North Atlantic Region

NOAA’s North Atlantic Regional Team has identified a dozen separate projects in our FY15 workplan. Many are a continuation of existing work, including our support of the Northeast Coastal Acidification Network (NECAN) pilot stakeholder engagement meetings that will happen in Maine, Massachusetts and two Mid-Atlantic states this winter. Our wave run-up work is now in its third year, and is making an exciting transition from research to experimental operations, as well as expanding into the South Atlantic. We will execute our second joint internship in partnership with the Mid-Atlantic River Forecast Center and NOAA’s Chesapeake Bay Office, and fund one for FY16. We will strengthen internal coordination to improve NOAA’s ability to drive and benefit from DOI’s Bureau of Ocean Energy & Management environmental studies and monitoring for offshore wind projects.

We are sponsoring NOAA travel to convene roundtables with state agencies on climate data and information needs in partnership with other federal agencies, and to support much-needed ocean planning coordination across NOAA representatives on the two regional planning bodies in the region via two regionally-based NOAA forums.

Other NART projects are focused on developing new partnerships, including a collection of projects linked to fisheries. The NART has initiated a National Weather Service/NOAA Fisheries cooperative research project to pilot collection of meteorological data on drifters and fishing vessels, and is sponsoring a workshop in quarter 3 to explore the interface between river/estuarine and shelf dynamics.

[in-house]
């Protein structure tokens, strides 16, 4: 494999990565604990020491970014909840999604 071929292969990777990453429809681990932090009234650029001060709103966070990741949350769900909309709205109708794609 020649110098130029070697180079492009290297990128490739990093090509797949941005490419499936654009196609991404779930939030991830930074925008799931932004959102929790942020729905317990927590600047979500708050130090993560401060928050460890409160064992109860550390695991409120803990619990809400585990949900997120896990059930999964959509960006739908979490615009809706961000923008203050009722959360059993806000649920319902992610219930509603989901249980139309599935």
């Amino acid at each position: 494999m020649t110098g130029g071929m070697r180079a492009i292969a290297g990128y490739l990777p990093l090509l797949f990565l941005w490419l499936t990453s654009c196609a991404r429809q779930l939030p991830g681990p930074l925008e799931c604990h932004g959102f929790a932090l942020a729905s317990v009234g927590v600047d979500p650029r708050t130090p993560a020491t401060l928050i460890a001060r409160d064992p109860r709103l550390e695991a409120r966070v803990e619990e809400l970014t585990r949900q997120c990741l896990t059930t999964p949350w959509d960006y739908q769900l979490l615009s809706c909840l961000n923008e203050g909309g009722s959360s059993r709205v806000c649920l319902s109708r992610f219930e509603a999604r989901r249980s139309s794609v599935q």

With Federal and state agencies throughout the North Atlantic seeking ways to identify and acquire sand from offshore sources to protect shorelines, the NART is supporting activities designed to ensure NOAA principals understand the sensitivities around sand management, agency priorities associated with different mandates (CZMA, EFH) and how to appropriately represent the agency in different settings. We will also work with the Northeast Regional Ocean Council to better coordinate federal mapping resources with state priority needs and operationalize use of SeaSketch in New England as means to communicate constituent priorities.

Finally, we will continue work on two foundational engagement projects designed to build NOAA’s interdisciplinary capacity and organizational integration: our thematic engagements with Congressional district staff (aka Congressional roundtables) and our NOAA regional expertise directory (


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